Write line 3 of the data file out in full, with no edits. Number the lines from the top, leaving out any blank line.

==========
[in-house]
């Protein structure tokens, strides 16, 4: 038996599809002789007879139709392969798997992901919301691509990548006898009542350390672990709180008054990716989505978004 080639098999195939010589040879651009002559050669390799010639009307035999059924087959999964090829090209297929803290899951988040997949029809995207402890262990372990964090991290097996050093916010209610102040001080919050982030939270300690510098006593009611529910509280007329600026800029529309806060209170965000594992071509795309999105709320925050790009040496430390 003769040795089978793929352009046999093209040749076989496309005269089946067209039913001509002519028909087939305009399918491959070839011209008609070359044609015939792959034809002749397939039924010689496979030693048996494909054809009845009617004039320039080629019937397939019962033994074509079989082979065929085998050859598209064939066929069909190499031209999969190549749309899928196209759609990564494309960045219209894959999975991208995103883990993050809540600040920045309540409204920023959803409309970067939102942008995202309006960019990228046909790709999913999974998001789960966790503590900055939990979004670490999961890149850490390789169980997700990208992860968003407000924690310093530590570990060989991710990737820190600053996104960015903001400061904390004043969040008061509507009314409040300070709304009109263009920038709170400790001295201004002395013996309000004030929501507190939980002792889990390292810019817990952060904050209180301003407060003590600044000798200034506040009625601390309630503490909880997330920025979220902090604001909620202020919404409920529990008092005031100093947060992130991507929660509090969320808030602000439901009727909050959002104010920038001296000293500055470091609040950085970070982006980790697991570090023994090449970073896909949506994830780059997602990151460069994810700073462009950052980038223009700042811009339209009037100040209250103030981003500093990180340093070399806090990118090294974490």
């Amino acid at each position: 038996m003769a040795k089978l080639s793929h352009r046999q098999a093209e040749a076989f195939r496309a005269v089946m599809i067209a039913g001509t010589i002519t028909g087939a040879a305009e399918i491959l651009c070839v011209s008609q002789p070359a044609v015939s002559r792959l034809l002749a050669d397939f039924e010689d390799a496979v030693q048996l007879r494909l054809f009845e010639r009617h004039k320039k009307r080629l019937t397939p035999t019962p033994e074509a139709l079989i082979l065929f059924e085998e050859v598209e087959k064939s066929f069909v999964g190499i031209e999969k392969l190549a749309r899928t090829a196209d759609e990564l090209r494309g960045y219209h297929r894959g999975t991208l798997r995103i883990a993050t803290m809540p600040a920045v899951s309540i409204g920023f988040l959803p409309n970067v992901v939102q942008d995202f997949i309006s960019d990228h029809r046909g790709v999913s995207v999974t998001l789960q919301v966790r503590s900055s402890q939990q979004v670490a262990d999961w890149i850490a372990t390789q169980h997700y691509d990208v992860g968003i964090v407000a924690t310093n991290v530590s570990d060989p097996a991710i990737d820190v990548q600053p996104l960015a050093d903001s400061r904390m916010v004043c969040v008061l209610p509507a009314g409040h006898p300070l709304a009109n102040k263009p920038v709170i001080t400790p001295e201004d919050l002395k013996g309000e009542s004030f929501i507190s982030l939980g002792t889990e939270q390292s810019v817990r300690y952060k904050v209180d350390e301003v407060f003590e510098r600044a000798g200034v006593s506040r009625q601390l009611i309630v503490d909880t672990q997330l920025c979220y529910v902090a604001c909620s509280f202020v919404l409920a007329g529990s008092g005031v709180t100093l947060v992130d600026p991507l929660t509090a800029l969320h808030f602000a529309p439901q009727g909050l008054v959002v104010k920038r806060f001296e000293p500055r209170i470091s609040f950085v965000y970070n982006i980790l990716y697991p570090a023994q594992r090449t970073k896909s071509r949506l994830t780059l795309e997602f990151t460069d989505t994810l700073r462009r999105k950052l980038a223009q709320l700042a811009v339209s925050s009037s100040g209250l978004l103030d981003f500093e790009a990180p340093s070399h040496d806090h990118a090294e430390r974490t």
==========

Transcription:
């Amino acid at each position: 038996m003769a040795k089978l080639s793929h352009r046999q098999a093209e040749a076989f195939r496309a005269v089946m599809i067209a039913g001509t010589i002519t028909g087939a040879a305009e399918i491959l651009c070839v011209s008609q002789p070359a044609v015939s002559r792959l034809l002749a050669d397939f039924e010689d390799a496979v030693q048996l007879r494909l054809f009845e010639r009617h004039k320039k009307r080629l019937t397939p035999t019962p033994e074509a139709l079989i082979l065929f059924e085998e050859v598209e087959k064939s066929f069909v999964g190499i031209e999969k392969l190549a749309r899928t090829a196209d759609e990564l090209r494309g960045y219209h297929r894959g999975t991208l798997r995103i883990a993050t803290m809540p600040a920045v899951s309540i409204g920023f988040l959803p409309n970067v992901v939102q942008d995202f997949i309006s960019d990228h029809r046909g790709v999913s995207v999974t998001l789960q919301v966790r503590s900055s402890q939990q979004v670490a262990d999961w890149i850490a372990t390789q169980h997700y691509d990208v992860g968003i964090v407000a924690t310093n991290v530590s570990d060989p097996a991710i990737d820190v990548q600053p996104l960015a050093d903001s400061r904390m916010v004043c969040v008061l209610p509507a009314g409040h006898p300070l709304a009109n102040k263009p920038v709170i001080t400790p001295e201004d919050l002395k013996g309000e009542s004030f929501i507190s982030l939980g002792t889990e939270q390292s810019v817990r300690y952060k904050v209180d350390e301003v407060f003590e510098r600044a000798g200034v006593s506040r009625q601390l009611i309630v503490d909880t672990q997330l920025c979220y529910v902090a604001c909620s509280f202020v919404l409920a007329g529990s008092g005031v709180t100093l947060v992130d600026p991507l929660t509090a800029l969320h808030f602000a529309p439901q009727g909050l008054v959002v104010k920038r806060f001296e000293p500055r209170i470091s609040f950085v965000y970070n982006i980790l990716y697991p570090a023994q594992r090449t970073k896909s071509r949506l994830t780059l795309e997602f990151t460069d989505t994810l700073r462009r999105k950052l980038a223009q709320l700042a811009v339209s925050s009037s100040g209250l978004l103030d981003f500093e790009a990180p340093s070399h040496d806090h990118a090294e430390r974490t």